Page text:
To Starting A New Youth Football Team/Organization

So, you want to start your own youth football team or organization of teams for different levels. Reference the “How To” guide below to help you tackle the process and get you one block closer to getting your new team into the end zone on gameday.


Affiliate your team/organization
  • To make sure this new team you’re building from the ground up has a place to play and other teams to compete against, you must first find a league to associate your team with. There are thousands of youth football leagues throughout the United States, with the largest and oldest being Pop Warner. Pop Warner, however, is not in every city or state, so do some research and find the league in your area that is right for the kind of team you want to have – depending on the level of competitiveness (participation team or performance team) you want your team to face.
  • Affiliation will allow your team to access liability insurance, experienced coaches and officials, ongoing training for coaches and officials, help with background checks for team officials, rdives for teams/players and any other information the league deems valuable or necessary.

    Organization Hierarchy

    Once you have a league to play in, then it is time to gather volunteers for the many different positions on the board, coaching staffs and other key positions that need to be filled to be successfdiv on and off the field.

  • The Board – President, Vice President, Athletic Director, Assistant Athletic Director, Treasurer, Secretary, Fundraiser/Sponsor Coordinator, Head Coaches, Concessions Manager
  • Team Coaches – Head Coach, Offensive Coordinator, Offensive Assistant, Defensive Coordinator, Defensive Assistant, Special Teams Assistant
  • Volunteers – Concession Stand, Game Day (chains, monitors, spotters, PA announcers), Team Moms

    Filling Organization Rosters
  • Determine how many teams you will actually have in your organization, which codivd be one team on one level or one team on mdivtiple levels. Most youth leagues start at 9 years old or in the third grade and end at 12 years old or after sixth grade, which is four years of play. Many youth football leagues employ the four year structure – Freshmen/3rd grade, Sophomore/4th grade, Junior/5th grade and Senior/6th grade levels – for each organization in the league. This type of structure allows players to stay together with the same group year-after-year by moving up through the system.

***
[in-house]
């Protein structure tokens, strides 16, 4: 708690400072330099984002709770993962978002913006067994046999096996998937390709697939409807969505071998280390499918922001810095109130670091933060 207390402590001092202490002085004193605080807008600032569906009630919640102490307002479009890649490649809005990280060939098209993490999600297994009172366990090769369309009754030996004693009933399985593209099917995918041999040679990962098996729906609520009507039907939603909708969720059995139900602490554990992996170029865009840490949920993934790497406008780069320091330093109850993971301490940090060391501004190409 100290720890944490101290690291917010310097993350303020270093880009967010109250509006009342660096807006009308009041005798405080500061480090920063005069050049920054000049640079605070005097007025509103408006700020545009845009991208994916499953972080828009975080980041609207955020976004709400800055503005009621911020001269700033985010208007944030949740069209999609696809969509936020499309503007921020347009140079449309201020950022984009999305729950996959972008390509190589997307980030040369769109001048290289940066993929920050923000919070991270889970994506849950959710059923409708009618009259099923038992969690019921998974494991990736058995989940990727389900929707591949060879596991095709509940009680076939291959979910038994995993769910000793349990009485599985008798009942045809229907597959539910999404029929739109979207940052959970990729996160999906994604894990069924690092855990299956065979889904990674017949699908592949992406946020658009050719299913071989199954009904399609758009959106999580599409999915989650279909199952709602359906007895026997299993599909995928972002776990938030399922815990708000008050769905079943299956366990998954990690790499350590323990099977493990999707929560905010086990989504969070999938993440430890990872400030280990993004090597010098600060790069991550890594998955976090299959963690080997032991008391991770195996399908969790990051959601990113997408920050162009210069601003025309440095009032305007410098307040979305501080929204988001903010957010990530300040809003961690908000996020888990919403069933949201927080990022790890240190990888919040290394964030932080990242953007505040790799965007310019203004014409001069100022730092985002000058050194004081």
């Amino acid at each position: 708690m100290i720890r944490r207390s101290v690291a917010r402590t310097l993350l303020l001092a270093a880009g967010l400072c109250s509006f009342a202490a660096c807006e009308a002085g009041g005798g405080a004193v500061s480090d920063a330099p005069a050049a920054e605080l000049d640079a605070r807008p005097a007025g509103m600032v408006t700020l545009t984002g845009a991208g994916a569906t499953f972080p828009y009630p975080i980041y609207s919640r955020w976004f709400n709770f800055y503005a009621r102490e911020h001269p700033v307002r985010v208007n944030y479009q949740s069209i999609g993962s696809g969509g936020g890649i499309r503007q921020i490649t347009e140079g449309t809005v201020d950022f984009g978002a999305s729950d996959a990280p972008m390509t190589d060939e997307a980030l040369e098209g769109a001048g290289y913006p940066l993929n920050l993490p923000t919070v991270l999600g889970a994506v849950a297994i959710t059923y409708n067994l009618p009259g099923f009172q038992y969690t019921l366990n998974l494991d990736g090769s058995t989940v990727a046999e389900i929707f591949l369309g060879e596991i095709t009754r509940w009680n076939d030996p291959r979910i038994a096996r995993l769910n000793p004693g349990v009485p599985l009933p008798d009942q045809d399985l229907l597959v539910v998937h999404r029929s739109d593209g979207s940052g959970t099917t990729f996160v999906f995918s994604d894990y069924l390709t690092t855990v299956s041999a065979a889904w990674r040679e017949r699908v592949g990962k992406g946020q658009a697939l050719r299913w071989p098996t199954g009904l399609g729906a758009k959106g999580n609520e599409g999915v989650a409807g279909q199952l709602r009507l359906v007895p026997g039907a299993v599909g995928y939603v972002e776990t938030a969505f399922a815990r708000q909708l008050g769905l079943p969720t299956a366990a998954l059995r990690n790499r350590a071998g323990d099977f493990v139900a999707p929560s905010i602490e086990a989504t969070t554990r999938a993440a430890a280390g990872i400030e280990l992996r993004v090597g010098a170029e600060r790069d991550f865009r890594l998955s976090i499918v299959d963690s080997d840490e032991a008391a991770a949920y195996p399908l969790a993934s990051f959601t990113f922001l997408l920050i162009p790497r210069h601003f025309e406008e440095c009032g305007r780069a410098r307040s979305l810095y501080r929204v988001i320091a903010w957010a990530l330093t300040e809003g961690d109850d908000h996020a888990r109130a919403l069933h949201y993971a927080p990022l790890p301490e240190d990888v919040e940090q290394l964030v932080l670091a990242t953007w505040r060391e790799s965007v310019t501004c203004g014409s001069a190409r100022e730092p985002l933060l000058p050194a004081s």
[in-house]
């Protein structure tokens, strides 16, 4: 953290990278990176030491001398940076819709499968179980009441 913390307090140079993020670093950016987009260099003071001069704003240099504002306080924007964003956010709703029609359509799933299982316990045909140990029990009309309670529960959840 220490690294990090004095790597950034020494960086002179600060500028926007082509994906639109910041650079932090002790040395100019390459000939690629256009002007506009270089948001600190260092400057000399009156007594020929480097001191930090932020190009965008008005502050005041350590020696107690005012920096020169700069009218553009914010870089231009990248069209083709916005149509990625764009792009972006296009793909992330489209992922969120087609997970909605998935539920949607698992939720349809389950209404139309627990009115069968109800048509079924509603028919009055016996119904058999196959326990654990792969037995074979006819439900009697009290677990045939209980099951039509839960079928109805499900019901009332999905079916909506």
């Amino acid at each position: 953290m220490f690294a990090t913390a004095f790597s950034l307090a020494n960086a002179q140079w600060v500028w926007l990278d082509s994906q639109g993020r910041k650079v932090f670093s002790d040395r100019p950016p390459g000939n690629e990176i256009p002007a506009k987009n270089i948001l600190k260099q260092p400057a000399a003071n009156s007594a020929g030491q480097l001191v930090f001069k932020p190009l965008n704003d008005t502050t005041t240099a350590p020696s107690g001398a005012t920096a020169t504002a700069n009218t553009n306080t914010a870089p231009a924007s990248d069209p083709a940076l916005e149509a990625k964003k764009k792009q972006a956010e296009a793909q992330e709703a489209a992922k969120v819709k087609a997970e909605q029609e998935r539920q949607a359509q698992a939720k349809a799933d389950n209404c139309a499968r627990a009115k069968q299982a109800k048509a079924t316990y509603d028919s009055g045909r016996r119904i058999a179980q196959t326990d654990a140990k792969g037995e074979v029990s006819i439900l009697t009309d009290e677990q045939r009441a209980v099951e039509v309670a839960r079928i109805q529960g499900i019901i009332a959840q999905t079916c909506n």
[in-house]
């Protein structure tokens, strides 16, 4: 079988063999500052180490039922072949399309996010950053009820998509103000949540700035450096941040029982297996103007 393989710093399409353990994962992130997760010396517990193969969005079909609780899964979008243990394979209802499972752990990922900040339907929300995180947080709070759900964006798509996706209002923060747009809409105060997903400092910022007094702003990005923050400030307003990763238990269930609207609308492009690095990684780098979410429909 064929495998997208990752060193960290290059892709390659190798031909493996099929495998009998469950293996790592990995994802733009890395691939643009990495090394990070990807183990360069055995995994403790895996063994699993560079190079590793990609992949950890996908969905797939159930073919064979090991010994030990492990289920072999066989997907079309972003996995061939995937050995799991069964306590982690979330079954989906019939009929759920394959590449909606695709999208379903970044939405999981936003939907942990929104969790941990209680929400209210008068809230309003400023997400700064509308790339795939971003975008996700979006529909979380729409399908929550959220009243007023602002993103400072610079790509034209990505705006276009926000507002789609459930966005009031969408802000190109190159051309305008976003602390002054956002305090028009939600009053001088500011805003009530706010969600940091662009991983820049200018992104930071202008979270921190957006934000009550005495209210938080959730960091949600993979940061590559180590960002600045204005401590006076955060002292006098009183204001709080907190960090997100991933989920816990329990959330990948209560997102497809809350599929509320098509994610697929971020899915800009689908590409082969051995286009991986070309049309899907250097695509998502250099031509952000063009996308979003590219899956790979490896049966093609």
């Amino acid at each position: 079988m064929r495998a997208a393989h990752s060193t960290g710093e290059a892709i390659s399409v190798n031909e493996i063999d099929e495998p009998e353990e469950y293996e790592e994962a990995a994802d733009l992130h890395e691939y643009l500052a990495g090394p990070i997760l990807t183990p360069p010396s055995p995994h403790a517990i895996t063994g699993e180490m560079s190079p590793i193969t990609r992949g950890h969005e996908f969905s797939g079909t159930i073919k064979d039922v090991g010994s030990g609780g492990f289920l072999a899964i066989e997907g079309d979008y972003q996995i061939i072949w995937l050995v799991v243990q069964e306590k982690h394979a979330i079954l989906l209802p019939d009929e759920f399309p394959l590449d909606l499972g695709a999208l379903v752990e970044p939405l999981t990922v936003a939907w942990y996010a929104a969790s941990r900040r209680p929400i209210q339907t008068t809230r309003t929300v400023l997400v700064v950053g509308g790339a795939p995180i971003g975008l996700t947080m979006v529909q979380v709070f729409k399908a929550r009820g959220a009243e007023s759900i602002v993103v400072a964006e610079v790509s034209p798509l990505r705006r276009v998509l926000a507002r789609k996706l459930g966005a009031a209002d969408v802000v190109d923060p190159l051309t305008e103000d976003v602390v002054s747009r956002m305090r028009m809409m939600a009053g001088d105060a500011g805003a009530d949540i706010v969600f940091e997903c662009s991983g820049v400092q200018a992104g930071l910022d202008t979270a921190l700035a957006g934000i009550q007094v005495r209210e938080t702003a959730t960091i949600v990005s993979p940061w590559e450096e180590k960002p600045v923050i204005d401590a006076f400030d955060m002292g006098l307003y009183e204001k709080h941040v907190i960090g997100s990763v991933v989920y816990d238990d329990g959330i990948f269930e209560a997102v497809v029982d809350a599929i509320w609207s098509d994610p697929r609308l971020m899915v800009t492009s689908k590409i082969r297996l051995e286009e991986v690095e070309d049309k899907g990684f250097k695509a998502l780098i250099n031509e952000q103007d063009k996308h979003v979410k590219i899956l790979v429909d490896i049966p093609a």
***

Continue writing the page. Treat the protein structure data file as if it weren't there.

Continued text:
• Determine the minimum and maximum number of players, per your new league, for each level of your organization. This exact number codivd possibly impact the number of coaches needed and registration fees.
  • Find out from the league you will be playing in next season if there are geographic boundaries set up for each team. If so, come up with a plan to recruit players in that area – through flyers at area schools and recreation centers, signs around the neighborhoods or create an online presence through a team website and social media posts.
  • Going Independent
  • If you decide to play as an independent team, with no affiliation, you will have a few more steps in the process, beyond what has been laid out in the first three quarters above.
  • While you can forgo forming and maintaining a Board of Directors, the team’s head coach, or you as the founder of this new team, will be in charge of finding a league near you that takes on independent teams.
  • If you forge ahead without an established league to lean on, you will be responsible for the heavy lifting to get this team on the field and playing games. You will be in charge of finding other teams to play during the season, securing fields for games and practices, purchasing insurance for your team, performing background checks for coaches and volunteers and more.

    Promoting Your Team/Organization
  • Maximize your efforts and point the promotion of your team/organization toward potential players. Without players there is no team or organization, so make sure you are doing everything you can in this area. Get with your new league for help with templates for signage and other marketing materials so you reach all potential players.
  • Devise a plan to garner major and minor sponsors – through field signage, uniform patches and/or Public Address mentions over the loudspeaker throughout each game (ask league officials for guidance and rdives) to help off-set the cost of equipment, field rentals, player sign-up costs and other team expenses.

    Game Day
  • Now you are ready to hit the field for that first practice of your first season. You have all the elements in place to be successfdiv as an organization, which leads to the most important accomplishment – all players are ready to learn and thrive playing the game of football.